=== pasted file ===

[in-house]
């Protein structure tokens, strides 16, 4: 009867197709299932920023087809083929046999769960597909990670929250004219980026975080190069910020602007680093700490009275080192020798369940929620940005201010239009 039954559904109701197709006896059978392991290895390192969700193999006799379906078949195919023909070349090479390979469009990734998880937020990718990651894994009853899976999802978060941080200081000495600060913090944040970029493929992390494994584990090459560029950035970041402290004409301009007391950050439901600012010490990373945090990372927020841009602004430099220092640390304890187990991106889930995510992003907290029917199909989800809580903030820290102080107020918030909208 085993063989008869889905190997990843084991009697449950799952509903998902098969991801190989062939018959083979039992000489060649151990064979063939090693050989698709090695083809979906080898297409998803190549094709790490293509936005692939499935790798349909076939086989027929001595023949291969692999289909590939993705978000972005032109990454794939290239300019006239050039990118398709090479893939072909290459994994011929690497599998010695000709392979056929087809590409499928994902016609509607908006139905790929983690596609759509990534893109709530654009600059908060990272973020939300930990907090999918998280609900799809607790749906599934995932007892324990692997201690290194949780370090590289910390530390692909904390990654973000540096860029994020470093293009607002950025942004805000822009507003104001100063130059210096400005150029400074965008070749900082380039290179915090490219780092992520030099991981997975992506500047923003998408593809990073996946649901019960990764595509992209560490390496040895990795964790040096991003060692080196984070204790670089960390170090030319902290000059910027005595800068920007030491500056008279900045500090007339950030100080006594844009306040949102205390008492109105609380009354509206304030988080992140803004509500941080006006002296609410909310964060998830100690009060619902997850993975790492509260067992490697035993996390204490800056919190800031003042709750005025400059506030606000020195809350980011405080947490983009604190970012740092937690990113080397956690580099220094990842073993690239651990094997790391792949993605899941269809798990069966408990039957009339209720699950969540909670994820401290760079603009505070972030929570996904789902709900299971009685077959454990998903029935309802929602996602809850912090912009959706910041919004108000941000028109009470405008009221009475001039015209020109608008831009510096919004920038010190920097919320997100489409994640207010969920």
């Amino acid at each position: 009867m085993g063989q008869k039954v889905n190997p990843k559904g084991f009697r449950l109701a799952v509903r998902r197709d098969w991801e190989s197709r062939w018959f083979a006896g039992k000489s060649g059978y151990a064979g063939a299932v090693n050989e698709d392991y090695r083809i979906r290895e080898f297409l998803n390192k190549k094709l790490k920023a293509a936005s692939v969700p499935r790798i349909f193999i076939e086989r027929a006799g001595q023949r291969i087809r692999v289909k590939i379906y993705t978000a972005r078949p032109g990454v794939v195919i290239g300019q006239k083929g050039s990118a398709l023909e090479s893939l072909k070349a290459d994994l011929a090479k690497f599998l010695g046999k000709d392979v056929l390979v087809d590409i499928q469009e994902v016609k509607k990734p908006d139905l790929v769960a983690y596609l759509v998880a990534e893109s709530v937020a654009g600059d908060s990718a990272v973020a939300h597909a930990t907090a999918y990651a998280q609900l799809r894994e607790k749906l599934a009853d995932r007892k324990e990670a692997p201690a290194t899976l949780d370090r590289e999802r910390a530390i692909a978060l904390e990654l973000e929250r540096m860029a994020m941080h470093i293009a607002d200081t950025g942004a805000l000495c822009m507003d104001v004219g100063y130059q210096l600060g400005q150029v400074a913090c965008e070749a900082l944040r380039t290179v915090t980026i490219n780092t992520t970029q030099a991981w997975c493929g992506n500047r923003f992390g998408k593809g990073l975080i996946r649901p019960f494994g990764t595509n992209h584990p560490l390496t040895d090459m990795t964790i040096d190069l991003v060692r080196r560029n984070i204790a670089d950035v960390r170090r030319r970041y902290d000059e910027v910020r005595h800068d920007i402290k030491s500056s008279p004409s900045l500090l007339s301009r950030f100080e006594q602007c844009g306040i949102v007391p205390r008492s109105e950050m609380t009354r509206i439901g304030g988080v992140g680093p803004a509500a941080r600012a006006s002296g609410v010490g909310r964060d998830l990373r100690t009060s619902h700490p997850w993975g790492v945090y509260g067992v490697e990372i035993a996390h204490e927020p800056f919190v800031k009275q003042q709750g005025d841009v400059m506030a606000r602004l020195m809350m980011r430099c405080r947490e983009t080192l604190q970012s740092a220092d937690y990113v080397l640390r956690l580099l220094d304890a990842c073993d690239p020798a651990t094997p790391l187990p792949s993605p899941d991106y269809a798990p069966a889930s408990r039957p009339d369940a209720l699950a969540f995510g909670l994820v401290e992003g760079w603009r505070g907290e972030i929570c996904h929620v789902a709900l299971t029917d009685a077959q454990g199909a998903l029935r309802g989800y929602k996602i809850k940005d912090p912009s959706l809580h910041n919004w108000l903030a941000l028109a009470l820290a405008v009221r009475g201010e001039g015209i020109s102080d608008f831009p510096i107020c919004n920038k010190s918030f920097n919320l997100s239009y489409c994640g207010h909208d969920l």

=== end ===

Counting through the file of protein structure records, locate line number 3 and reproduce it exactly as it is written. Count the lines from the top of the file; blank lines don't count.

């Amino acid at each position: 009867m085993g063989q008869k039954v889905n190997p990843k559904g084991f009697r449950l109701a799952v509903r998902r197709d098969w991801e190989s197709r062939w018959f083979a006896g039992k000489s060649g059978y151990a064979g063939a299932v090693n050989e698709d392991y090695r083809i979906r290895e080898f297409l998803n390192k190549k094709l790490k920023a293509a936005s692939v969700p499935r790798i349909f193999i076939e086989r027929a006799g001595q023949r291969i087809r692999v289909k590939i379906y993705t978000a972005r078949p032109g990454v794939v195919i290239g300019q006239k083929g050039s990118a398709l023909e090479s893939l072909k070349a290459d994994l011929a090479k690497f599998l010695g046999k000709d392979v056929l390979v087809d590409i499928q469009e994902v016609k509607k990734p908006d139905l790929v769960a983690y596609l759509v998880a990534e893109s709530v937020a654009g600059d908060s990718a990272v973020a939300h597909a930990t907090a999918y990651a998280q609900l799809r894994e607790k749906l599934a009853d995932r007892k324990e990670a692997p201690a290194t899976l949780d370090r590289e999802r910390a530390i692909a978060l904390e990654l973000e929250r540096m860029a994020m941080h470093i293009a607002d200081t950025g942004a805000l000495c822009m507003d104001v004219g100063y130059q210096l600060g400005q150029v400074a913090c965008e070749a900082l944040r380039t290179v915090t980026i490219n780092t992520t970029q030099a991981w997975c493929g992506n500047r923003f992390g998408k593809g990073l975080i996946r649901p019960f494994g990764t595509n992209h584990p560490l390496t040895d090459m990795t964790i040096d190069l991003v060692r080196r560029n984070i204790a670089d950035v960390r170090r030319r970041y902290d000059e910027v910020r005595h800068d920007i402290k030491s500056s008279p004409s900045l500090l007339s301009r950030f100080e006594q602007c844009g306040i949102v007391p205390r008492s109105e950050m609380t009354r509206i439901g304030g988080v992140g680093p803004a509500a941080r600012a006006s002296g609410v010490g909310r964060d998830l990373r100690t009060s619902h700490p997850w993975g790492v945090y509260g067992v490697e990372i035993a996390h204490e927020p800056f919190v800031k009275q003042q709750g005025d841009v400059m506030a606000r602004l020195m809350m980011r430099c405080r947490e983009t080192l604190q970012s740092a220092d937690y990113v080397l640390r956690l580099l220094d304890a990842c073993d690239p020798a651990t094997p790391l187990p792949s993605p899941d991106y269809a798990p069966a889930s408990r039957p009339d369940a209720l699950a969540f995510g909670l994820v401290e992003g760079w603009r505070g907290e972030i929570c996904h929620v789902a709900l299971t029917d009685a077959q454990g199909a998903l029935r309802g989800y929602k996602i809850k940005d912090p912009s959706l809580h910041n919004w108000l903030a941000l028109a009470l820290a405008v009221r009475g201010e001039g015209i020109s102080d608008f831009p510096i107020c919004n920038k010190s918030f920097n919320l997100s239009y489409c994640g207010h909208d969920l």